About OpenRAN


Tom explains the basics of OpenRAN and why it’s important to cell phone providers and customers alike.

Featuring Tom Merritt.



A special thanks to all our supporters–without you, none of this would be possible.

Thanks to Kevin MacLeod of Incompetech.com for the theme music.

Thanks to Garrett Weinzierl for the logo!

Thanks to our mods, Kylde, Jack_Shid, KAPT_Kipper, and scottierowland on the subreddit

Send us email to [email protected]

Episode Script
My congressman was saying something something about OpenRAN?
Does it have something to do with 5G?
Or is it related to the whole Huawei US trade thingy?
Are you confused?
Don’t be.
Let’s help you Know a Little more about OpenRAN.

A Radio Access Network or RAN is part of a mobile telecommunication system. It’s the part of the system that connects your device, like your cell phone to the core network. When you see those antennas on buildings or fake palm trees, those– along with the base stations they’re connected to– are the RAN.
Let’s say you want to watch a YouTube video of Korean pop idol, IU. You tap a button on your phone, your phone converts that to a radio signal that is broadcast out and received by the antenna on a RAN base station. The RAN base station digitizes that radio signal and connects it to the CN or core network. The Core Network handles things like authenticating you, switching phone calls, connecting you to the internet and handing your connection over from one RAN to base station to the next as you move. Since you’re trying to watch a video off the internet, the CN in this case sends your request to the Internet where it heads off to YouTube. YouTube finds the IU video you want and sends it back through the Internet to the Core Network which sends it to the right RAN base station to convert it to the mobile network signal and broadcast it back out to your phone, which converts back from a radio signal into a YouTube video of IU singing “Yellow C-A-R-D.”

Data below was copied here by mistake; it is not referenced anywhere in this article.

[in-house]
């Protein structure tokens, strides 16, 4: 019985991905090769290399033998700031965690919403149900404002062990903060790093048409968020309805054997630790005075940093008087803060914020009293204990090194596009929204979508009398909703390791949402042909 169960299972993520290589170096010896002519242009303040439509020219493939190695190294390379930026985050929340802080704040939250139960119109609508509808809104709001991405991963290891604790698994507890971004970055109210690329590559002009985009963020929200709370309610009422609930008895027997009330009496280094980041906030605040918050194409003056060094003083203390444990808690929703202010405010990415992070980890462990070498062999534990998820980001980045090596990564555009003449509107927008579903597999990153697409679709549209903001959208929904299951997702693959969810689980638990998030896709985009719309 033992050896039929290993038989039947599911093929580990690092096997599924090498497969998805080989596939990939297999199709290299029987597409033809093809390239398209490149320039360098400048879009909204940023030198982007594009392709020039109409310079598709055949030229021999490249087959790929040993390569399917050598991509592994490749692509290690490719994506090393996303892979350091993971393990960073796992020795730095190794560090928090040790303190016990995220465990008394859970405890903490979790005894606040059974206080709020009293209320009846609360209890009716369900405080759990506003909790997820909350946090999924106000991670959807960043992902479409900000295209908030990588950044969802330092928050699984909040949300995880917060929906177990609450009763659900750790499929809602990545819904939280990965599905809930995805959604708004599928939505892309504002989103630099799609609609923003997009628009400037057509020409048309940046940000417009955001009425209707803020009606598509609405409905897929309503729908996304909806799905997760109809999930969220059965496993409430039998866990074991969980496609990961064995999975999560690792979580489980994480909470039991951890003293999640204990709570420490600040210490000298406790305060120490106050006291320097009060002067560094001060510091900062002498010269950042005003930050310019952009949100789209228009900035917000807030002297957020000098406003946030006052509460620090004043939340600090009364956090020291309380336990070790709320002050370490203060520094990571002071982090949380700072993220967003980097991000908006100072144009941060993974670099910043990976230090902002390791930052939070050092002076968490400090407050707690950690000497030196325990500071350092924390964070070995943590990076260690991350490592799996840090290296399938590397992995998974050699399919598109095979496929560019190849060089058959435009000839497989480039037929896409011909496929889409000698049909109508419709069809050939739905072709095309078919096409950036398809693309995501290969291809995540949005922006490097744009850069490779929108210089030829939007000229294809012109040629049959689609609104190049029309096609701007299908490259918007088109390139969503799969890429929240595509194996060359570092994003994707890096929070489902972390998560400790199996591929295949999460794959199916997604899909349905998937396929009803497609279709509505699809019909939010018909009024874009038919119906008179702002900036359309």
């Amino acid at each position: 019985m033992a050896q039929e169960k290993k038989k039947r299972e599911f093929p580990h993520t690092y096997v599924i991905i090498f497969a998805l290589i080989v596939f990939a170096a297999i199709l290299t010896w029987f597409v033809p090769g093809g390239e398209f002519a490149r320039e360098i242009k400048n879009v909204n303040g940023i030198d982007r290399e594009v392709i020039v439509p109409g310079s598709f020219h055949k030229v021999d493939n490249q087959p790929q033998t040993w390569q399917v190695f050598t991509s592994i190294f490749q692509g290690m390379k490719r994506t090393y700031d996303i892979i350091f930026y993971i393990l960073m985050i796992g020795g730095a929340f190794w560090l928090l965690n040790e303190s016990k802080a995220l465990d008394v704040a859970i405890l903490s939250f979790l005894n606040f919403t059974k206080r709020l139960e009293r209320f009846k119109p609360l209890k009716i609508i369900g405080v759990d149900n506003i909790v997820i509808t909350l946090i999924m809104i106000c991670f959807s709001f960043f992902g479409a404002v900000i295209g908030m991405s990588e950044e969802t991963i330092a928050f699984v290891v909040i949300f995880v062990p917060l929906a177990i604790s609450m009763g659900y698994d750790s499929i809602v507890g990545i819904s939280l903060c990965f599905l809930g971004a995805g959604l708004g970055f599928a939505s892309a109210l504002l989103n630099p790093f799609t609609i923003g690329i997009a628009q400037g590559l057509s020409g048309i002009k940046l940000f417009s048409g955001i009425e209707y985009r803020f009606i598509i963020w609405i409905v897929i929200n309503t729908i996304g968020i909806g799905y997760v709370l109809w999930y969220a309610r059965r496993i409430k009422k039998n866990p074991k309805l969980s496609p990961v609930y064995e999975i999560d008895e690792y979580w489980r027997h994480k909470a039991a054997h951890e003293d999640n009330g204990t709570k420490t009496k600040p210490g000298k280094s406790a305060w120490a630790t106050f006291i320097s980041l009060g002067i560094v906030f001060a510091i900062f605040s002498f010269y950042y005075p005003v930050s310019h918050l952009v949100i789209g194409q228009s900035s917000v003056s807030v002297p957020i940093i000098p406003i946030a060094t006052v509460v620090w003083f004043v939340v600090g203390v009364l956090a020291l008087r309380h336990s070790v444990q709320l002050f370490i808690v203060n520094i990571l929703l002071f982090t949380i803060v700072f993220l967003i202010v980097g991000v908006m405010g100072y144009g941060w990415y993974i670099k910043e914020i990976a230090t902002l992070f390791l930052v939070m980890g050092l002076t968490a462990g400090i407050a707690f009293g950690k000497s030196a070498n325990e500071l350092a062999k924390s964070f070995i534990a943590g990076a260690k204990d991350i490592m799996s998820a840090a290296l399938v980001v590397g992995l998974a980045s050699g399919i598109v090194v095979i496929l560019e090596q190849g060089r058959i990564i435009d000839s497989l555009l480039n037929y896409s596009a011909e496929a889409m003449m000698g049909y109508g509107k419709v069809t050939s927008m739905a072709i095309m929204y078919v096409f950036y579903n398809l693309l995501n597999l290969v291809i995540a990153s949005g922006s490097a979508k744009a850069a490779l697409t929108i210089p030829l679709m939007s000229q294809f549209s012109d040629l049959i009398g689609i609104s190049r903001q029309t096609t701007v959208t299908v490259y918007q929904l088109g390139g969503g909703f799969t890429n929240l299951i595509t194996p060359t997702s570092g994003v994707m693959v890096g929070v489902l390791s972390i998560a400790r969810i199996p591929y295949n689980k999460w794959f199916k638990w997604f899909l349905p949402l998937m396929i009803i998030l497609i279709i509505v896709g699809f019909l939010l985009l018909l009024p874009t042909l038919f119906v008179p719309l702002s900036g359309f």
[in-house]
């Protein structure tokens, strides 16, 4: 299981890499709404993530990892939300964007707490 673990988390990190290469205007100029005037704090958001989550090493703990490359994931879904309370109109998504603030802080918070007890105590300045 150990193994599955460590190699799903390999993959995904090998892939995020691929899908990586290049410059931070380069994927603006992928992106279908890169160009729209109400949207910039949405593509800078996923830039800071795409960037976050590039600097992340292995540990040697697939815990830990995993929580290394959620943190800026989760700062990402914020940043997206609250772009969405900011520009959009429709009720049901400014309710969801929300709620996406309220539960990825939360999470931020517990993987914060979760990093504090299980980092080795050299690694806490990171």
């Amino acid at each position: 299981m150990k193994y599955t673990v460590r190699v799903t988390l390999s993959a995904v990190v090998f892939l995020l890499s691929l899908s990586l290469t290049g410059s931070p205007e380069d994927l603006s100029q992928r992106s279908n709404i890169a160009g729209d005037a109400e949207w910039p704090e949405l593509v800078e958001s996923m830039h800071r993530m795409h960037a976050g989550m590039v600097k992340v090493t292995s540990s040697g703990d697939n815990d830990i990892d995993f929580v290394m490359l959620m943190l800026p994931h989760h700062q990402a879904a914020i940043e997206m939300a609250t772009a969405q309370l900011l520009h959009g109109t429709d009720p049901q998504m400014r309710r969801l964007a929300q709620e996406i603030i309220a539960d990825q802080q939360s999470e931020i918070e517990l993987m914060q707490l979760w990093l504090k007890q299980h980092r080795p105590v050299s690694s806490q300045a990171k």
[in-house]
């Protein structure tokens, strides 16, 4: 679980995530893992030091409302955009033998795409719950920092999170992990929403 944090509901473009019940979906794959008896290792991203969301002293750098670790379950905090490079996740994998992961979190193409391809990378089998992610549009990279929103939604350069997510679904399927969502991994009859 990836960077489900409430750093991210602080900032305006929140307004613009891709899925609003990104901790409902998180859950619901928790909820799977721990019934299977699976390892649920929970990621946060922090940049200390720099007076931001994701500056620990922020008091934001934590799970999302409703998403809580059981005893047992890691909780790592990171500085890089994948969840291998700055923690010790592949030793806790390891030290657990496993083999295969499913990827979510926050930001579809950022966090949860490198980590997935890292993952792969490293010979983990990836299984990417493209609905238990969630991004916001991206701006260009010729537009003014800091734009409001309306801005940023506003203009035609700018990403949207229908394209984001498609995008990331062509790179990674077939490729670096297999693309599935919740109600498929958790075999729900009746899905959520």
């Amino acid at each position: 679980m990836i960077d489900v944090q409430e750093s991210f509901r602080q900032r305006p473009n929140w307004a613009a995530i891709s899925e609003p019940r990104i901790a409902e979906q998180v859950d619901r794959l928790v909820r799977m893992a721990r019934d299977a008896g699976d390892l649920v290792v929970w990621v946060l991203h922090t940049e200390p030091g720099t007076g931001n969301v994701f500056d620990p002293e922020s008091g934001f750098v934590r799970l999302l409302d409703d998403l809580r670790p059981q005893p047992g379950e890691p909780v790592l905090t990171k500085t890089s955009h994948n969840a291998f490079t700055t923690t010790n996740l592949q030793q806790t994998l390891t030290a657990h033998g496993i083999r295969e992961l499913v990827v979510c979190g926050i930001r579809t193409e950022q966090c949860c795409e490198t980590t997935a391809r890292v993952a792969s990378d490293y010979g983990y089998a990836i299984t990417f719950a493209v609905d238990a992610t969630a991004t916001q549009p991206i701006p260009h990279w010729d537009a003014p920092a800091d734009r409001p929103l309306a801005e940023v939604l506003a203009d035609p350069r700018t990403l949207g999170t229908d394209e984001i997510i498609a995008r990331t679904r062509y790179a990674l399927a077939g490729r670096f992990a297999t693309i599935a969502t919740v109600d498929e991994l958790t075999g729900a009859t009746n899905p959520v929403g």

Different radio access networks were implemented for different network services like GSM and LTE. So when a new network technology comes along– like those in the 5G systems– you’ll need new RAN equipment to run it.
Historically companies buy all their equipment from one company, like Nokia, Ericsson and Huawei. While it’s technically possible to have different vendors for the different parts you need to build a network, the vendors haven’t historical made that easy. Hardware and software are tightly integrated. The interfaces have not interoperated with other vendor’s hardware. So once you buy into one of these equipment makers for your RAN you’re pretty much stuck buying from that vendor from then on. If you want to switch vendors mid-deployment, say because your country decided to block one of the vendors from selling you more equipment, you have to rip out all their RAN equipment and replace it. Which costs money and time.
Unless, you’ve got OpenRAN!
OpenRAN is one of many projects from the non-profit Telecom Infra Project led by Intel, Facebook, Nokia, Deutsche Telecom, Vodafone, Telefonica, and BT Group. OpenRAN aims to enable an open ecosystem of RAN solutions. It works alongside the O-ran alliance founded by AT&T, China Mobile, Deutsche Telekom, NTT DOCOMO and Orange and made up of multiple operators along with software and equipment makers. The O-ran alliance defines the specs for OpenRan implementation.